Shots with the Super Macro mode need bright light or natural daylight to work and indoors lighting makes for grainy results. Front selfies are pretty good with the front display turning white as an ad hoc flash and the provided AI Beauty mode offering baby smooth complexions though this can be dialled down (or up) to taste. 

Videos are captured primarily in 4:3 or 1:1 aspect ratio though oddly 16:9 is missing for both the front and rear cameras. They’re serviceable with fairly nimble focus for the rear camera though low light videos look somewhat dim and soft so aspiring auteurs need to record their footage in daylight or bring a camera light with them.

Huawei nova 8i Review  angled

To be fair, the nova 8i’s cameras aren’t intended to take on the likes of the P40 Pro which is in another category entirely but it’s on par among its contemporaries in the circa-RM1,300 price range and does edge out a bit with a with a slightly larger than average 64MP main camera.

Should you buy the Huawei nova 8i?

The Huawei nova 8i is a fair choice for users who need a budget phone that hosts a large display – and this phone has one of the largest in its price range – and long battery life.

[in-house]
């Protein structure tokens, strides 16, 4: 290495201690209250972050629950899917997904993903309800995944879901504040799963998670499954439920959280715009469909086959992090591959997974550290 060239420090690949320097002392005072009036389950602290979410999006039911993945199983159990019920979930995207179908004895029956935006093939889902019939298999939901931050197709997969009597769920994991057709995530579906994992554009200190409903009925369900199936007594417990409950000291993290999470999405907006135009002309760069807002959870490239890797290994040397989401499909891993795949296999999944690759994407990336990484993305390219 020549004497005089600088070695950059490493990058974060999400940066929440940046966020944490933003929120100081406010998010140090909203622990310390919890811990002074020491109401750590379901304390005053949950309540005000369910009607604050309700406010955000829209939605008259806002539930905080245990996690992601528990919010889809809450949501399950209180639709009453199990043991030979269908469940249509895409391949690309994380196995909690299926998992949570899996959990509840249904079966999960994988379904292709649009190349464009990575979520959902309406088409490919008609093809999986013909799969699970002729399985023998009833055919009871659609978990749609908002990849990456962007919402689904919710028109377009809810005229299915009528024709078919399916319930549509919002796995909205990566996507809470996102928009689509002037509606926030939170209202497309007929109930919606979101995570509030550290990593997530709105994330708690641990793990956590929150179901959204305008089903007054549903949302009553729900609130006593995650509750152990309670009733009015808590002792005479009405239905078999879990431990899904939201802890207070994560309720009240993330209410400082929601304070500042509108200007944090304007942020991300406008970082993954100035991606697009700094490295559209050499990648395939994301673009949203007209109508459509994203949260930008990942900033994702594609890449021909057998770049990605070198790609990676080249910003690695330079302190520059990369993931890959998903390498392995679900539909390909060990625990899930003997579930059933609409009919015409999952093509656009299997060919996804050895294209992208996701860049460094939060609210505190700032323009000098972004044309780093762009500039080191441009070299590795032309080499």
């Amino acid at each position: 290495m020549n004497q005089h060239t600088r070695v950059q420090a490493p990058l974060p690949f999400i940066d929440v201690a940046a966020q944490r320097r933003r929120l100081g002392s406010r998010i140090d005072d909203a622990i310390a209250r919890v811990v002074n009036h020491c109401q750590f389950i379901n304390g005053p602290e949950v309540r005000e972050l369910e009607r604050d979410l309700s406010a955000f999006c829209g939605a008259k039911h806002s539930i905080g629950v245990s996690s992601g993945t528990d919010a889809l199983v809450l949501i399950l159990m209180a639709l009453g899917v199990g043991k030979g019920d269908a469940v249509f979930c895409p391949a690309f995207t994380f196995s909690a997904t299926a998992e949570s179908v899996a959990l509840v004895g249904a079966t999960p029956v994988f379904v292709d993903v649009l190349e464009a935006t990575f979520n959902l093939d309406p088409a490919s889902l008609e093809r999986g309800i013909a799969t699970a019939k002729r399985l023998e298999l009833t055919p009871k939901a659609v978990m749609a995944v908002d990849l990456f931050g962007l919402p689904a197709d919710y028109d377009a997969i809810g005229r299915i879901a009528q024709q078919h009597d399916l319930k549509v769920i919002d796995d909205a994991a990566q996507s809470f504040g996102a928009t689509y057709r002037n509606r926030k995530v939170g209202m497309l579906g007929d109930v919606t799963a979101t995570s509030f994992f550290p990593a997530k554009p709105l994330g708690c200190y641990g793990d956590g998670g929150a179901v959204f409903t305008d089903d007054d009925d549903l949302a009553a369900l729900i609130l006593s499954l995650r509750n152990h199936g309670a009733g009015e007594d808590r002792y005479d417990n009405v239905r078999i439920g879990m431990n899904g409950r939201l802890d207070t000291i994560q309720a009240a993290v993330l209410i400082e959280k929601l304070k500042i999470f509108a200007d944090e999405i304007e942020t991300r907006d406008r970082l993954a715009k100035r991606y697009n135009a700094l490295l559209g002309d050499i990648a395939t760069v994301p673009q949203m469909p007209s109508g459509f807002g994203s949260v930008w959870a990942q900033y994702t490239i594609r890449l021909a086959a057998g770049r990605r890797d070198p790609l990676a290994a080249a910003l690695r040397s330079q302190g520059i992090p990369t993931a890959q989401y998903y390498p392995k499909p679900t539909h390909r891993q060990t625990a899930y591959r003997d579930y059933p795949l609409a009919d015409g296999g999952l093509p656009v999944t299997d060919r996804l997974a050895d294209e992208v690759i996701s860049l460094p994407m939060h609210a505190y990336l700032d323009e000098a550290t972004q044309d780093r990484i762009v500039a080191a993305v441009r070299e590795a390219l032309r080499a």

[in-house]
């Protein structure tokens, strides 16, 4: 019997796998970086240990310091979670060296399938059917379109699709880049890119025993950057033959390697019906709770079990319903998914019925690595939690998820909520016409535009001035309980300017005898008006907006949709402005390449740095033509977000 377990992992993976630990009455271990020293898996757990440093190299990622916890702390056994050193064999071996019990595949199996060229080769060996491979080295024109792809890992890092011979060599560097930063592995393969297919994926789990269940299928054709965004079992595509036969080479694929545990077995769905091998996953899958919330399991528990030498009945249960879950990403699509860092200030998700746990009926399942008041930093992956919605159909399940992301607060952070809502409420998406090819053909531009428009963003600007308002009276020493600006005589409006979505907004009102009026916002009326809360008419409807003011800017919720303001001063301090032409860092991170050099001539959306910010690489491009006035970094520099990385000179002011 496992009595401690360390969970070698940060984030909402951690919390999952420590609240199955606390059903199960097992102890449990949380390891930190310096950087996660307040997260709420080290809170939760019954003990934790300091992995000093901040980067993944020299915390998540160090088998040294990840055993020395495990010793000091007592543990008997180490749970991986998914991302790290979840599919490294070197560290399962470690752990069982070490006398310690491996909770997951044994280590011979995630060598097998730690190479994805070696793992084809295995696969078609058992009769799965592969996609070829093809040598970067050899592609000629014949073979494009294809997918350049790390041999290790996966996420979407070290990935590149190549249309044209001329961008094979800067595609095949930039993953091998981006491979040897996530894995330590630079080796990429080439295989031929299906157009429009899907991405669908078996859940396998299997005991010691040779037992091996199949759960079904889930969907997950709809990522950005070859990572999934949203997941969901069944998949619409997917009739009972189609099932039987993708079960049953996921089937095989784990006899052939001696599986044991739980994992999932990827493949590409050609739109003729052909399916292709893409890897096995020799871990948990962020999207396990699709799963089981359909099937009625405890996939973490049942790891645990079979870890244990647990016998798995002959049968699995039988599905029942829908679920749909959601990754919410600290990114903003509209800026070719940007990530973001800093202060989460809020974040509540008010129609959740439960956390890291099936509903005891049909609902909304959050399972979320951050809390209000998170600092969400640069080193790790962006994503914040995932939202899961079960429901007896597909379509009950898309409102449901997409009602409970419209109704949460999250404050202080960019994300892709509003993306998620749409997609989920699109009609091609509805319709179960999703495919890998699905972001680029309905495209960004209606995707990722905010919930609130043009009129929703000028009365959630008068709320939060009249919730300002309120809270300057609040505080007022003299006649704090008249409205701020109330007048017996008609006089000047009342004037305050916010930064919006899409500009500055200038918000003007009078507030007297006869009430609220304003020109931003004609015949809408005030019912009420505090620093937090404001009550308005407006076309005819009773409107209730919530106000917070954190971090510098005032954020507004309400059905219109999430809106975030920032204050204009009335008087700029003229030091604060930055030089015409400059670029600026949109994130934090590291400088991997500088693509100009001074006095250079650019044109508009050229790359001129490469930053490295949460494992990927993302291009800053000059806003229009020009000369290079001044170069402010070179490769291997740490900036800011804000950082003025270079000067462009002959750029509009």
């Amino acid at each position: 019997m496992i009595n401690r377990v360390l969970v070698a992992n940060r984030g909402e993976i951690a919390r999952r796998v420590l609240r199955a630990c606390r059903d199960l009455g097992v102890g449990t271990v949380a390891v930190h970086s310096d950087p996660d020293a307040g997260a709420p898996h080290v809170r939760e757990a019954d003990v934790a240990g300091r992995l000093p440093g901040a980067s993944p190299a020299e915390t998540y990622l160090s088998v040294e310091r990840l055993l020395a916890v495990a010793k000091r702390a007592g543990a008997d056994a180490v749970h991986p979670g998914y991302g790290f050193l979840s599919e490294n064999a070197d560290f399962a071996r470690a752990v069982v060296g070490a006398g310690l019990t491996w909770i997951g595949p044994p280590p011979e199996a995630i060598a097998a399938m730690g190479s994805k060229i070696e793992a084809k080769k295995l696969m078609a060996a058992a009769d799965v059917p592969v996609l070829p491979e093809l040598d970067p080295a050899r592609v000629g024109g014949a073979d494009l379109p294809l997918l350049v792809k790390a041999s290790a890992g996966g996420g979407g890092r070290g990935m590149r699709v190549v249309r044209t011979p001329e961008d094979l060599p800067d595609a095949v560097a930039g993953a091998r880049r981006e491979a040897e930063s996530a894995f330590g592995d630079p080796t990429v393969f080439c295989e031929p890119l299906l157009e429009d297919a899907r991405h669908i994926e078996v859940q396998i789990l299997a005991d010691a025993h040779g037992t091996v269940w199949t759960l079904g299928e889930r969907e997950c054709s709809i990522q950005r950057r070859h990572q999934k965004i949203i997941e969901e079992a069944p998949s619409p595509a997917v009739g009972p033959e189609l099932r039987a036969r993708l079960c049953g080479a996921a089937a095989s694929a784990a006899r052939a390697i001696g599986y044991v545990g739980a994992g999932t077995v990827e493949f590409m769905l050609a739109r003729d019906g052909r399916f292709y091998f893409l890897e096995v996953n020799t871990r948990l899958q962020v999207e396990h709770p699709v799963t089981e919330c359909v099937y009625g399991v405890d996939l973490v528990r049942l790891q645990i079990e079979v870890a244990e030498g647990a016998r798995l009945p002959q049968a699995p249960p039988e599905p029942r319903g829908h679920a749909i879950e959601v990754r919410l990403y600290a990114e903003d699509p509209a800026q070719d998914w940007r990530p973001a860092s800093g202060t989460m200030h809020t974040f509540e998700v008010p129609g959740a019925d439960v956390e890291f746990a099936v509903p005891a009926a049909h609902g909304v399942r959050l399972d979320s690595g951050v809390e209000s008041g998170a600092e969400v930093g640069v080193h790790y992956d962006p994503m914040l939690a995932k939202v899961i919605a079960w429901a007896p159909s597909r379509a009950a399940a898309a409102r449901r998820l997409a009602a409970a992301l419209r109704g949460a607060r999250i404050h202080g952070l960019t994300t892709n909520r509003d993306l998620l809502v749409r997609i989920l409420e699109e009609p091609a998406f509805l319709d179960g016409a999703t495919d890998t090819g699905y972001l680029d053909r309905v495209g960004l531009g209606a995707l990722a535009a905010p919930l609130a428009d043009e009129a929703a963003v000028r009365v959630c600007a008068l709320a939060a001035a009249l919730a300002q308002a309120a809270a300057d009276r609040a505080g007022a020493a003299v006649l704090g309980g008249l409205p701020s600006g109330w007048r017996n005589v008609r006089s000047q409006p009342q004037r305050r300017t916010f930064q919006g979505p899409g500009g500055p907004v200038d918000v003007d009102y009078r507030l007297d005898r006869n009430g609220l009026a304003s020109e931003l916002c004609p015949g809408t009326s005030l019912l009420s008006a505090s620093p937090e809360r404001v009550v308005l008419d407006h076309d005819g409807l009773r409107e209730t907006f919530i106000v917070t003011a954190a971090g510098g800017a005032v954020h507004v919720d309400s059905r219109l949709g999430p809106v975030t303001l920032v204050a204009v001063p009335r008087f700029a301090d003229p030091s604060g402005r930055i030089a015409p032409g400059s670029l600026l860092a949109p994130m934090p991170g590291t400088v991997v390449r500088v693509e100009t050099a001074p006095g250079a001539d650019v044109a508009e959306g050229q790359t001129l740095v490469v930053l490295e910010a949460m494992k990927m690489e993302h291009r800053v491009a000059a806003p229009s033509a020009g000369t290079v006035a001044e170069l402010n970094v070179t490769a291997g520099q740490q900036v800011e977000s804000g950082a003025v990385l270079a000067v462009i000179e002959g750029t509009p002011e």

It does require a bit of extra legwork to get the apps you want as many of them need to be sideloaded which adds a certain level of complexity to using it.

Where its primary appeal lies though is that it’s intended to be part of a growing ecosystem of seamlessly interconnected Huawei gear with fast, efficient pairing to their wireless earbuds, monitors and laptops. If you’re already invested in other Huawei gear, this is well worth a look.

Huawei nova 8i Review  hero pair

Review unit courtesy of Huawei Malaysia. Available online at the official Huawei store

Huawei nova 8i
  • Display
  • Performance
  • Cameras
  • Battery Life
  • Value

Huawei nova 8i review

The Huawei nova 8i is a fair choice for users who need a budget midrange phone with a large display – and this phone has one of the largest in its price range – and long battery life.


Large display

Fast SuperCharge feature

Excellent battery life

Retains a 3.5mm audio jack


Middling mono speaker

No expandable storage